Now I wrote a second story, which was maybe twelve column-inches long and ran the next day on the bottom of B2. It was workmanlike—it did what it had to do for our readers—and nothing more. I wrote that the author of a local blog, Gateway Pundit: Observations of the World from the Heart of Jesusland, had posted some photos of the minaret covered in scaffolding. One of the photo captions read, “Those calls to prayers ought to go over really well with the people of this South St. Louis neighborhood.”

I quoted the imam, who confirmed what I’d already written—that the minaret had no sound system or speakers and would not be used to call Muslims to prayer. I also quoted an FBI spokesman as well as a CAIR spokesman, and then detailed some of the comments that had alarmed Muslims and caused them to inform the FBI.

For example, one visitor to Gateway Pundit had written: “It is really hard on us white, nonMuslims to have to live with these folks taking over our neighborhood and community. Our government helping these people relocate into America’s heartland is like inviting the enemy into your camp. It’s totally disgusting.” On another blog, Little Green Footballs, a visitor named “Amer1can” upped the ante: “Would be a shame if it were to be vandalized or destroyed. Just a shame I tell you….wink wink STL youth.” Another visitor to the same blog added: “I suppose dynamite would be considered an extreme response.”

That was it. Twelve inches. Bottom of B2.

But of course, B2 doesn’t really exist anymore. Not on the Internet. The next morning, the e-mails started coming in at around nine. Many of them complained that I had written a story “planted” by CAIR, which was, I was told over and over again, a front for Hamas and the Muslim Brotherhood, and a fundraising arm for other Islamist terrorist organizations. But it was only after my testy e-mail exchange with Charles Johnson, the proprietor of Little Green Footballs, that the real fun began—especially after Johnson posted our correspondence on the blog.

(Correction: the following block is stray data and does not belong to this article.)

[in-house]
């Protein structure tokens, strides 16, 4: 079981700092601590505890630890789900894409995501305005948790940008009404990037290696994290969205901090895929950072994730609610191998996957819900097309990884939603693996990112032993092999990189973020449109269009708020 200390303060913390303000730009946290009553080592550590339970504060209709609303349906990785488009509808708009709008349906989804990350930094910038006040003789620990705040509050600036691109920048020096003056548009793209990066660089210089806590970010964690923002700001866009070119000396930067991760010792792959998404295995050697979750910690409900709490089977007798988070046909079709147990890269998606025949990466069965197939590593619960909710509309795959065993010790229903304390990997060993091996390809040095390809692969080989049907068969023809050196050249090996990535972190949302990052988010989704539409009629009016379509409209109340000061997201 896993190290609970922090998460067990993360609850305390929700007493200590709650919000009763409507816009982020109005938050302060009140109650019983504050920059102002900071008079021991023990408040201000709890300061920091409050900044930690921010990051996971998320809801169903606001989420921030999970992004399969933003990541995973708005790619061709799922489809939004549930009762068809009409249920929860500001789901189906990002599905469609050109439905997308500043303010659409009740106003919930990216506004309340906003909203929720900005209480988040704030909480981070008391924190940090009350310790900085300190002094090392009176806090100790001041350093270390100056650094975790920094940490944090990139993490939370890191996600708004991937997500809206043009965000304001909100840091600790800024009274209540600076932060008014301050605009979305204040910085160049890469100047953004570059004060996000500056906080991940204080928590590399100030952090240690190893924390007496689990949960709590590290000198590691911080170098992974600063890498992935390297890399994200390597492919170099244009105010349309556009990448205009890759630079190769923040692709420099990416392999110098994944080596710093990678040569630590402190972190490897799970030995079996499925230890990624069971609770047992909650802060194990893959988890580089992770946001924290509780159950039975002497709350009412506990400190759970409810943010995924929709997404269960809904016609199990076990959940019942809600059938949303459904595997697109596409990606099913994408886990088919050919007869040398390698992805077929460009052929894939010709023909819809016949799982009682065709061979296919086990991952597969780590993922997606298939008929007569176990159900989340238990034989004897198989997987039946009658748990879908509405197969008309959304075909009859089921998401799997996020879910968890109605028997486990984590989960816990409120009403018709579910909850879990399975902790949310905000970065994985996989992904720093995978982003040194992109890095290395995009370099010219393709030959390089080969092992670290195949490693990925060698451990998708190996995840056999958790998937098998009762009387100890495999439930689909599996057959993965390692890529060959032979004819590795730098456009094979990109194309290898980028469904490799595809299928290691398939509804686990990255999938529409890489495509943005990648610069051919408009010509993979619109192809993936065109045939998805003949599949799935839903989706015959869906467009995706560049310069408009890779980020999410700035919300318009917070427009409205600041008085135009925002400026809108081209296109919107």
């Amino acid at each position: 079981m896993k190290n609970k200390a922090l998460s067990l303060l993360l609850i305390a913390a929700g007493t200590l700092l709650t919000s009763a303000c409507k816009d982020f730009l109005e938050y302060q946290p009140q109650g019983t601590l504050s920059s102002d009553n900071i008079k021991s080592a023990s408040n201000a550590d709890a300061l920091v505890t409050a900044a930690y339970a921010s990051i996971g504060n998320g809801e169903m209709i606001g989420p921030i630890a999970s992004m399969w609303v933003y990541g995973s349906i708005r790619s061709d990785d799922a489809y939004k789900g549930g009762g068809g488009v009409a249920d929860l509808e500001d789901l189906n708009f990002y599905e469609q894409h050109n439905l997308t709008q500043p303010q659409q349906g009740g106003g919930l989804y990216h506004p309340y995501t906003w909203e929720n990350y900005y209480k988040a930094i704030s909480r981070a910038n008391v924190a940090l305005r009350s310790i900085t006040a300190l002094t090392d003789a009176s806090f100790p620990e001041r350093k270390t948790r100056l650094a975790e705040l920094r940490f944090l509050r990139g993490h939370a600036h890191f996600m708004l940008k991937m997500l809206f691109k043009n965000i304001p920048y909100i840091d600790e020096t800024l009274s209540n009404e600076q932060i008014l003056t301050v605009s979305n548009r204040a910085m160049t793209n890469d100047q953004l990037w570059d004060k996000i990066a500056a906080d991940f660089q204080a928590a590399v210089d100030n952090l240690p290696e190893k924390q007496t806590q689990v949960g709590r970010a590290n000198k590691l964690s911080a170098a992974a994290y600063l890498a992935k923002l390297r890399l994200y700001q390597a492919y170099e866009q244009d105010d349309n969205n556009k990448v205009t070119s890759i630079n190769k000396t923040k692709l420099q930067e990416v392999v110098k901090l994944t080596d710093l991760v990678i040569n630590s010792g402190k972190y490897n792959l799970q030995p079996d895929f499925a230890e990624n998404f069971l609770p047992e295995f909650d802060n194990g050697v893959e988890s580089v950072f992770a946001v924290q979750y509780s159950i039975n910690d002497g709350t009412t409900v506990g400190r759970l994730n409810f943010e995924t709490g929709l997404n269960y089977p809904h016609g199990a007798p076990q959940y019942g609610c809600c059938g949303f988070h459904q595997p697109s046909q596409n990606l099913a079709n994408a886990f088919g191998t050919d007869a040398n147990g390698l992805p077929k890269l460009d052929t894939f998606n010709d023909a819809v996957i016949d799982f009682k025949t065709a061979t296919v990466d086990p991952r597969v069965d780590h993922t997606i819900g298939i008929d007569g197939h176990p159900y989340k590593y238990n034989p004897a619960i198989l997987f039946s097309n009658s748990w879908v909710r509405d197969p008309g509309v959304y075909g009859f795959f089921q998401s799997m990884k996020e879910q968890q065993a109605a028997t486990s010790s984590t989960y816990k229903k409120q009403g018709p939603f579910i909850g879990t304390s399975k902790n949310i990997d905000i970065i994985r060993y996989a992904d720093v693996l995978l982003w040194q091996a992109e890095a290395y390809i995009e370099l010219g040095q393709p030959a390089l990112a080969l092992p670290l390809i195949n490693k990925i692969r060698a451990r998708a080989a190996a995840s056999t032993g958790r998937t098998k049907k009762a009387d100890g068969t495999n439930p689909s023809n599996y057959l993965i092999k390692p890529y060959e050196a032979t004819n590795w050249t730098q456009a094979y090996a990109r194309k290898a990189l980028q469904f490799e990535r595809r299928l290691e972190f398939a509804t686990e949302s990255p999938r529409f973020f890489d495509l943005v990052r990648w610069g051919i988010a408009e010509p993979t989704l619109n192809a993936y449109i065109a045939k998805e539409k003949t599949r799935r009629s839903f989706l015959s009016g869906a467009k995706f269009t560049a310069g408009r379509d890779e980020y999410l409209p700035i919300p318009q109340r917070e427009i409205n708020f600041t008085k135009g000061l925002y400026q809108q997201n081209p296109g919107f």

Over the next two days, I received more than one hundred e-mails from Little Green Footballs readers. One suggested I should look into a job at Taco Bell, since I was obviously going to be fired for messing with Johnson. (Little Green Footballs fans credit Johnson with taking down Dan Rather after his 60 Minutes story on George W. Bush’s National Guard service.) Another called me “a self-righteous numskull with the literary prowess of a dodo bird. A dodo bird that dropped out of college and is on drugs.” Still another suggested that there was “no way you could possibly be any more of a dick.”

In two related threads on Johnson’s blog, which ran to nearly 1,500 comments, my photo, bio, and home address were all posted. Someone ran my name through an anagram site and listed the results (Demon Shitty Town, Howdy Mitten Snot, Hindmost Yet Wont). Another participant wrote a song, to be sung to the “Toys ‘R’ Us” theme: “I don’t want to be a St. Louis Post-Dispatch journalist, because if I was. There wouldn’t be heaven after death.” And let’s not forget the haiku:

Tim shills for haters While wearing moderate robes He does not fool us

Besides being called ignorant, arrogant, balding, stupid, rude, fat (my new nickname was Burger Boy), lazy, and incompetent, I was depicted as a Satanic baby. My mother was insulted. I was accused of lying about my academic degrees, having a comb-over, being a paid agent of the Saudi government, and acquiring “numerous social diseases.” I was, apparently, a plagiarist and a terrorist. Someone did a search to see if I was a pedophile. Others stuck with more generalized invective:

Tim Townsend—you’re a smarmy little fuck, aren’t you?

Townsend really should have checked on Dan Rather’s career before he messed with Charles.

What a chickenshit little cocksucker. Another journalouse prick with a face for radio.

Finally, there were suggestions that I should be murdered. To his credit, Johnson deleted the death threats and the comments with my address. Blessed are the peacemakers.

Tim Townsend is a reporter for the St. Louis Post-Dispatch.